FOR IMMEDIATE RELEASE:
September 13, 2019
Rob D’Amico, 512-627-1343
Teachers union celebrates ‘13th Check’ for retirees, but pushes for permanent pension increases
This week the Teacher Retirement System of Texas (TRS) began depositing supplemental “13th check” payments into hundreds of thousands of retired school employees’ bank accounts after the Legislature approved the pension payment last session.
“While the 13th check is like rain on parched earth for retirees—most of whom haven’t seen a pension increase in almost 15 years—it’s still just provides temporary relief,” said Zeph Capo, Texas American Federation of Teachers president. “Now our school employee members are readying for another big push to get what’s really needed and deserved, a permanent cost-of-living increase that needs to be authorized by the Legislature next session.”
During its most recent session, the Texas Legislature passed Senate Bill 12 to provide retired school employees the one-time supplemental payment of up to $2,000. The maximum amount for the 13th check is slightly less than what the average retired teacher lives off of each month from their pension. SB 12 also made the pension fund actuarially sound by increasing contributions to the pension fund from the state, school districts and school employees.
“While the pension fund always was in a financially stable position, it needed action from the Legislature to get its funding level to a point where lawmakers can actually authorize a cost-of-living increase,” Capo said.
“When the cost of living in an area goes up even 1 or 2 percent, it can have disastrous effects for people on fixed or tight incomes,” said Cheryl Anderson, chair of the Texas AFT Retiree Committee.
Anderson, who leads the Texas AFT activist members known as Retiree Plus, said leaders for retiree chapters of Texas AFT have observed firsthand how stagnant pensions have negatively impacted the well-being of their former colleagues—noting that some former educators have reached a financial breaking point despite numerous cost-cutting measures. The problem was exacerbated when the Legislature in 2017 failed to fully fund retiree health care—resulting in skyrocketing deductibles, higher treatment payments and increased premium costs.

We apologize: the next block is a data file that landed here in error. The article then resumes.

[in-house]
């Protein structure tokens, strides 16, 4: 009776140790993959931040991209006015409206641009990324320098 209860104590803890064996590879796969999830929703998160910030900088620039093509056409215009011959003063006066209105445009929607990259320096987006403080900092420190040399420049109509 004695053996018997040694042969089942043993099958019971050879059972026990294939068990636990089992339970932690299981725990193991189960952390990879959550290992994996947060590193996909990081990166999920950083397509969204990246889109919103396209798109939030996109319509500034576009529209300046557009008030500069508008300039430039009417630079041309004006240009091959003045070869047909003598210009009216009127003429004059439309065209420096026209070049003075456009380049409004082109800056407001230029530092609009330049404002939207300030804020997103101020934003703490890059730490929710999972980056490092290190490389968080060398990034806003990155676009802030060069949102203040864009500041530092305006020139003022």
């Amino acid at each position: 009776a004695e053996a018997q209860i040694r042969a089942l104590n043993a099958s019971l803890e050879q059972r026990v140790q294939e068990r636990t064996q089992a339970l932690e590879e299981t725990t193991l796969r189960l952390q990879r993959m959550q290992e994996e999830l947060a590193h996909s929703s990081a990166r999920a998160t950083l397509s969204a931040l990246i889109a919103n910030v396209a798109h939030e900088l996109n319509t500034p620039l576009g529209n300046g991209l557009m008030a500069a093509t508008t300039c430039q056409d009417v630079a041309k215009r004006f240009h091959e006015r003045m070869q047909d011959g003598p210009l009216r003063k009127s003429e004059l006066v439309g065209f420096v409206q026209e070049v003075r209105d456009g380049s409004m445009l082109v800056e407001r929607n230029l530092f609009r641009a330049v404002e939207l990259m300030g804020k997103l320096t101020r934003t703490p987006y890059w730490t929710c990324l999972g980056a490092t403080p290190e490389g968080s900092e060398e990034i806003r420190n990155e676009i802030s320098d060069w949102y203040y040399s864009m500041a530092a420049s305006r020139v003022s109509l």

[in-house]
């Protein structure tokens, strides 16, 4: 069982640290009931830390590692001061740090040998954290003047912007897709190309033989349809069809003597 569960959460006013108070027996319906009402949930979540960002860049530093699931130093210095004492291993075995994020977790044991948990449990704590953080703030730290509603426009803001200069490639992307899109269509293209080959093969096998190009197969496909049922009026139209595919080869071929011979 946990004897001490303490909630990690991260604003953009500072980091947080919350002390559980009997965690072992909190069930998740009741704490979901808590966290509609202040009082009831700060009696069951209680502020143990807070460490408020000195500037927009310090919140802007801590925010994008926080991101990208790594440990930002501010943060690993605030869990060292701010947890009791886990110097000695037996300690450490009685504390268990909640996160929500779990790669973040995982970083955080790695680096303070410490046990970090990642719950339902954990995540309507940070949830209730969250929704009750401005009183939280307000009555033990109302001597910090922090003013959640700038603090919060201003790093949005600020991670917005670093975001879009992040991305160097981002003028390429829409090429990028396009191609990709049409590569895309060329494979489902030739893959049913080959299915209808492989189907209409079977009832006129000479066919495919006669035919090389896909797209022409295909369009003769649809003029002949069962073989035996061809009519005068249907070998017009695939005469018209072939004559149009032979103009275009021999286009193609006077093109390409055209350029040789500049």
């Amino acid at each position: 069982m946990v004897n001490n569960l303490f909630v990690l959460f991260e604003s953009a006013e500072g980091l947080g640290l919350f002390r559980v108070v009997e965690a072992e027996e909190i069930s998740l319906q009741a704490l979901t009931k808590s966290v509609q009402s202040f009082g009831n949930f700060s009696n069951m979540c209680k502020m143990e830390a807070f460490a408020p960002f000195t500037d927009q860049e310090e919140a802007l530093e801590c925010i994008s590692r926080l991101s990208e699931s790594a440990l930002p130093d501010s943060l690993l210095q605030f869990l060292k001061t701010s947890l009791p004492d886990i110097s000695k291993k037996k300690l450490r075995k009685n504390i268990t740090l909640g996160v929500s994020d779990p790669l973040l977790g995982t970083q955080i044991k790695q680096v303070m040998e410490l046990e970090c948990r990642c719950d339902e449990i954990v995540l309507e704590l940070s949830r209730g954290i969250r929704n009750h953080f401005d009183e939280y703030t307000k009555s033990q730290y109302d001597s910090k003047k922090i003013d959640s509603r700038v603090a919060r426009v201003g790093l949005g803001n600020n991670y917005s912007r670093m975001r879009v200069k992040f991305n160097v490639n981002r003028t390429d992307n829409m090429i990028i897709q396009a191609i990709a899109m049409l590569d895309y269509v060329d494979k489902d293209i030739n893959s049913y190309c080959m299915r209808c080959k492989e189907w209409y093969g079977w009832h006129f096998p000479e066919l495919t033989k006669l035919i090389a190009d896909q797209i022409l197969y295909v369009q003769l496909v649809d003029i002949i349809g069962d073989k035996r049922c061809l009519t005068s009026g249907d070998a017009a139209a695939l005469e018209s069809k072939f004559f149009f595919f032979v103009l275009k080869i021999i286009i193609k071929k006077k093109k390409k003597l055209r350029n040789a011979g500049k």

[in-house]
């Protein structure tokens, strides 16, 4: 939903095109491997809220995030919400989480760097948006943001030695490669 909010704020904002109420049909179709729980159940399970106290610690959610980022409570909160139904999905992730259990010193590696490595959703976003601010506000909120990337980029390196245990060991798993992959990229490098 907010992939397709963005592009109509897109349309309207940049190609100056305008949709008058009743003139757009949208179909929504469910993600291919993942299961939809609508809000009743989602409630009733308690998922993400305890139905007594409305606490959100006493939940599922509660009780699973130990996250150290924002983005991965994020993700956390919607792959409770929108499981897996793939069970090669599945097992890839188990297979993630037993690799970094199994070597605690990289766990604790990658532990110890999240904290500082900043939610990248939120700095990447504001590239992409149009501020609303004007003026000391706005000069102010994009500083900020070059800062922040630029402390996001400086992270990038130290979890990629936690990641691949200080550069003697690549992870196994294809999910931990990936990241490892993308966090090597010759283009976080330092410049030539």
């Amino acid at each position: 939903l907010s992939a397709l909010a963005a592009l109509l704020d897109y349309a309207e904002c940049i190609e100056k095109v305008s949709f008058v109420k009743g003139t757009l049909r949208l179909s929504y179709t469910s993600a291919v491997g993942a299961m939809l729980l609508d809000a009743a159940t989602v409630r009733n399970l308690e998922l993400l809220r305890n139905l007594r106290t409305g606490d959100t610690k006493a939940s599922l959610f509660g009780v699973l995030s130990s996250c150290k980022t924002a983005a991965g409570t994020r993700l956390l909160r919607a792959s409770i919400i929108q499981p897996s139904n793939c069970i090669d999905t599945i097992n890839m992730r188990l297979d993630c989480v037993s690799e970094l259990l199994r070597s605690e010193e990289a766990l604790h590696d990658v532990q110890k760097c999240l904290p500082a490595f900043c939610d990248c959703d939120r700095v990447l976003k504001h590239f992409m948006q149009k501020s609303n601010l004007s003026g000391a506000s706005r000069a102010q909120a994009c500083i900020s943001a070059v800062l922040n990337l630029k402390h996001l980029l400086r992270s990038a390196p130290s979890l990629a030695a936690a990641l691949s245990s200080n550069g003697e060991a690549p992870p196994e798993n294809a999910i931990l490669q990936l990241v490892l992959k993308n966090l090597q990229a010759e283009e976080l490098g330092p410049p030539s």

Retired school employees aren’t willing to wait until the 87th Session of the Texas Legislature convenes in January 2021 to figure out whether or not they have allies in the fight for a cost of living adjustment. Instead, Texas AFT is directly asking candidates whether they support pension improvements. Their answers to this and other educational policy questions will help determine whether local union chapters or the statewide federation decides to endorse any political hopefuls.
“The release of the 13th check is a perfect time to both thank legislators for stepping up to provide this temporary relief, while also letting them know that we expect them to keep their commitment to retired teachers by providing a real pension increase when they meet again next session,” Capo said.
Texas American Federation of Teachers represents some 65,000 teachers, paraprofessionals, support personnel, and higher-education employees across the state. Texas AFT is affiliated with the 1.7-million-member American Federation of Teachers and AFL-CIO.